Queer as a clockwork orange upper class it's just not cricket numbskull have a kip is she 'avin a laugh Union Jack clotted cream knows bugger all about nowt, crumpets fancied a flutter Shakespeare cotton

We start on the edge of town. Not a nice building. It will get better, right?

Pressed-tin decoration, the original pre-fab. Must have looked nice at first, though.

Paint and time are a building’s worst enemies.

An earlier visit.

After the supernova, perhaps.


We have to go back to a previous year to make out the name:


D. H. Davis, local man of means; ran the bank. Among other things, I presume. The main hotel in town once bore his name, but it’s gone.

This building is affordable housing now.

OUMB . .

Next to its much more dignified and stately parent.

Note the pot of flowers: urban renewal galore, there.


The building on the right looks like an old dog standing on spindly legs.

Typical clueless 60s / 70s overhaul of the bottom floor. It’ll look up-to-date! For a week, maybe.

The storefront on the left seems almost disgusted - okay, I’ll do what I can with what they left, the fargin’ vandals.



Usual Buckaroo Revival, loved by none.


That’s how you do it.



The door-to-upstairs problem vexed many an architect whose preferences tended towards symmetry. Best, perhaps, not to care too much.

2013: The sixties styles will come back and this place will be in great demand!



2016: never mind


The Telephone Building. Given that modern examples are always windowless bunkers, you wonder if this ever looked different.


I’m pretty sure it did, and looked better.

2013: A theater? Looks like it had its facade and lower floors converted for department store use.


Ah hah! I’m a genius. Now:

Cinema Treasures:

The Lark Theatre dates back to 1924. By 1950 it was operated by Affiliated Theaters Inc. of Indianapolis, IN. It was closed as a movie theatre in the 1950’s. The building was then used for retail by JC Penneys. Today the building is used as a community theatre.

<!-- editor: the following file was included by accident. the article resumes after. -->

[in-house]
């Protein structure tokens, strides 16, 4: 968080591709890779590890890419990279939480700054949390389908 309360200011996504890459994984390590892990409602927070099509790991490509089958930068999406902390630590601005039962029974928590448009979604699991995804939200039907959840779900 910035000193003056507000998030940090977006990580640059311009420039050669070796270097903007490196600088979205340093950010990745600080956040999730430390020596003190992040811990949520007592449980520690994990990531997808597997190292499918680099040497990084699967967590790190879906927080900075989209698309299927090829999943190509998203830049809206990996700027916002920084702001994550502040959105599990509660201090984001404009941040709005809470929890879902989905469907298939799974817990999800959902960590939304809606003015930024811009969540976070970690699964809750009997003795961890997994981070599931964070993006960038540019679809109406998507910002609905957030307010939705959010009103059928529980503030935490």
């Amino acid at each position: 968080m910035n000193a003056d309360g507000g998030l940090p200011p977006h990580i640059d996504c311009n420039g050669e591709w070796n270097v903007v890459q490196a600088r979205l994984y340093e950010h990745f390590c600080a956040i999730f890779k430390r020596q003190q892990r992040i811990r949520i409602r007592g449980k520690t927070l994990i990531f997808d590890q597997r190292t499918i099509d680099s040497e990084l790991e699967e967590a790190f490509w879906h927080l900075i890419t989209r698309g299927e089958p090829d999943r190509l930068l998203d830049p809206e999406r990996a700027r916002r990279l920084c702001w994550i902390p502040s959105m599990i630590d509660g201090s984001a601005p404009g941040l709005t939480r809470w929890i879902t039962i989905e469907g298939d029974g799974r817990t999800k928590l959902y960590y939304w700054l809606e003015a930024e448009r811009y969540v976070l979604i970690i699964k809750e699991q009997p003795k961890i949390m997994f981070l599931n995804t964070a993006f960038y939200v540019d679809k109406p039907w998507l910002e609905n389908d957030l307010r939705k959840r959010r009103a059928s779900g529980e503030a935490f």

I think it was a bank. Let’s take a look at the side.

The ground-floor stone says bank.

As does . . .



This is rare. 2013:


It’s like we almost caught them doing it. We always think they stopped doing that decades ago. No.

Wherever they brick 'em up, the effect is the same: don’t look go away


If we wanted to interrogate the building a bit more, we would see this:

You don't see these very often. G. C. Murphy, a 5 & 10 chain. The usual end: bought by Ames, which later sold it to McCrory's, which filed for super-extra bankruptcy in 1992 and ended the story for keeps.

Here’s something of a puzzler.

Built all at once, or in two stages? Again, the problem of the upstairs-access door. Here the architect took pains to extend the element all the way up the side of the building. It looks less unbalanced with different coats of paint.

But why does it have different coats of paint?

The Times, they are a fadin’

The newspaper Times, of course. We read that yesterday.

Poor thing’s trashed upstairs - and wearing a Buckaroo Mansard hat, too.


The Walnut:

Not much on the outside, but that was the style. Remember yesterday, when I said I'd explain the Sourwine Ad? I just did.

That'll do, I hope - and if not, Motels await. See you around.